Today's little quote on Vice-President Cheney from Senate Majority Leader Harry Reid (D-NV) in the New York Times, "I’m not going to get into a name-calling match with somebody who has a 9 percent approval rating", was the second time in two weeks that a prominent Democratic Senator asserted that public support for the Vice-President is exceptionally low. On April 15, on Fox News Sunday, Senator Carl Levin (D-MI) said "Vice President Cheney has zero credibility. I don't think anybody more than 5 percent or 10 percent of the hardcore solid Republican base believes much that Vice President Cheney says. He has no credibility."
My colleague at Pollster.com, Mark Blumenthal, promptly set the current record straight with this post. Cheney's approval is running between 29% and 34% in the four most recent polls.
Normally I'd write either of these quotes off to hyperbole in a world rarely disciplined by details like data, but the two quotes in short order raises a more interesting question: do Democrats, even political professionals, systematically misperceive Cheney's standing in public opinion? It isn't that Cheney has a particularly positive public standing, but as the figure above shows, he in fact is only a few points lower in approval rating than is President Bush.
In the "paired-data" (meaning only polls that ask about both Bush and Cheney job approval) above, Bush approval is about 34% and Cheney approval is 32%-33%. Over the course of the entire administration, Cheney has consistently been a bit below the President in approval, more-so in the first term and less-so in the second term. This is partly an artifact of more people saying they "don't know" if they approve or disapprove of Cheney.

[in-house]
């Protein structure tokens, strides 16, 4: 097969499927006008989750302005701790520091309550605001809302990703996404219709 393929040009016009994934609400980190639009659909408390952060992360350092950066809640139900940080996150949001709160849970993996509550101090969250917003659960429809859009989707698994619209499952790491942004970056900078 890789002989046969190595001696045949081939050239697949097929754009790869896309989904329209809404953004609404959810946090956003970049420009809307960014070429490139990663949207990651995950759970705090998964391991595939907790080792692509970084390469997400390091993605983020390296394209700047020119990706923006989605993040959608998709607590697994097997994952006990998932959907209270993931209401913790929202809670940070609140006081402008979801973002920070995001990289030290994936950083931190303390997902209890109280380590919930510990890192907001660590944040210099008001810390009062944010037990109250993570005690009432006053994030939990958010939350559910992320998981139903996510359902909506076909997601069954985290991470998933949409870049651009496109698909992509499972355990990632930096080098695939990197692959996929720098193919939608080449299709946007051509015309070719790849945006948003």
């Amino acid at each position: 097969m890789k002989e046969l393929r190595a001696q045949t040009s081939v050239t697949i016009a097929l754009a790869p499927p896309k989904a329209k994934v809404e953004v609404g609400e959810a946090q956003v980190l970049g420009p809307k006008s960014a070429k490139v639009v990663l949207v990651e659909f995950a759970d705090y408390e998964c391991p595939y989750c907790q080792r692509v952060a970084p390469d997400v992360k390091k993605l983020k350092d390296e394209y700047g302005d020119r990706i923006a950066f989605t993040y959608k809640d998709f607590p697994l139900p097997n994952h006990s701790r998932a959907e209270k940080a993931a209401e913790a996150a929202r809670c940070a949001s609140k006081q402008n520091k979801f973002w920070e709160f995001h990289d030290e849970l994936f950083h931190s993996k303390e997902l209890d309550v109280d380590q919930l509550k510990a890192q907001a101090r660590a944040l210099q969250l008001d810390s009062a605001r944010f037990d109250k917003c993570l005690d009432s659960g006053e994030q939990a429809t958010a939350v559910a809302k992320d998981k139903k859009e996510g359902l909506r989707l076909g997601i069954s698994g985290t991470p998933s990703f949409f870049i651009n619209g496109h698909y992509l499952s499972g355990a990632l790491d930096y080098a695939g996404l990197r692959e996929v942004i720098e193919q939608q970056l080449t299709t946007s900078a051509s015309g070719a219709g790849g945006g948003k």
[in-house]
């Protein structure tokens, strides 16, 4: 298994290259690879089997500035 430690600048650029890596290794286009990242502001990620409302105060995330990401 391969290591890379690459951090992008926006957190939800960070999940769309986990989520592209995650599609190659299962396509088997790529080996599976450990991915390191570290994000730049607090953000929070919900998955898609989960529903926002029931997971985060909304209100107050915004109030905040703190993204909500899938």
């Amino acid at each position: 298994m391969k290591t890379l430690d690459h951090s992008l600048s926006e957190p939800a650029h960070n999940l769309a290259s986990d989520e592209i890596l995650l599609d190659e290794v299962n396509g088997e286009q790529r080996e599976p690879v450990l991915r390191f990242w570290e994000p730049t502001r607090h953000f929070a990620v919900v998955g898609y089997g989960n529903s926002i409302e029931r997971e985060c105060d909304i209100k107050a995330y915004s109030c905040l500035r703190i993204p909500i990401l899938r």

The 2004 reelection campaign represented a change, with the gap in "don't know" rates narrowing from double to single digits. This reduced the extent to which approval of Cheney was affected by lack of knowledge or opinion crystallization. Still, there remains a persistent gap in those unable to give an opinion on Bush and Cheney's job performance, and this contributes somewhat to the Bush-Cheney approval gap, keeping Cheney's approval below that of Bush.
On the disapproval side, the story is a bit more interesting. Cheney suffered greater disapproval than Bush in the first term, despite the difference in "don't know" rates. The 2004 election and the early 2005 period represents the turning point, with Bush moving modestly ahead in disapproval, a lead he has consistently held since mid-2005.
This disapproval difference is clearly not due to Cheney's greater obscurity-- he was more disapproved of when he was more unknown.
A couple of conclusions are clear. Cheney has consistently had a lower approval rate than Bush, but the margin since 2004 has not been large. A significant portion of this approval difference is attributable to the difference in "don't know" rates. As the latter shrunk, so the approval gap shrunk. Cheney was significantly more unpopular than Bush in the first term but that has reversed. Taken together, there is certainly no evidence that Cheney is significantly less popular than the President.
So why are Democrats so convinced that Cheney is substantially more unpopular than Bush, given the small actual differences? One possibility is the overwhelmingly negative views of Bush among Democrats (his approval rating among Democrats has been below 10% for months) means that Democrats move in a virtually completely homogeneous environment which gives them no chance to encounter other Democrats with a more positive view of Bush (and by extrapolation, Cheney-- I have no data on Cheney approval by party, but it is surely also below 10% among Democrats.) So when Sen. Reid says Cheney has a "9 percent approval rating" he might be reflecting the views of Democrats pretty accurately, even though he is wildly understating approval among the public as a whole.
And I don't discount the possibility that these comments were deliberate rhetorical exaggerations, and that both Sen. Levin and Sen. Reid are perfectly well aware of the data. Despite that caveat, the perception of Cheney in the Democratic blogosphere amply supports the notion that this perception that he is far less popular than Bush is in fact widespread and not just confined to these two Senators.
Cross-posted at Political Arithmetik.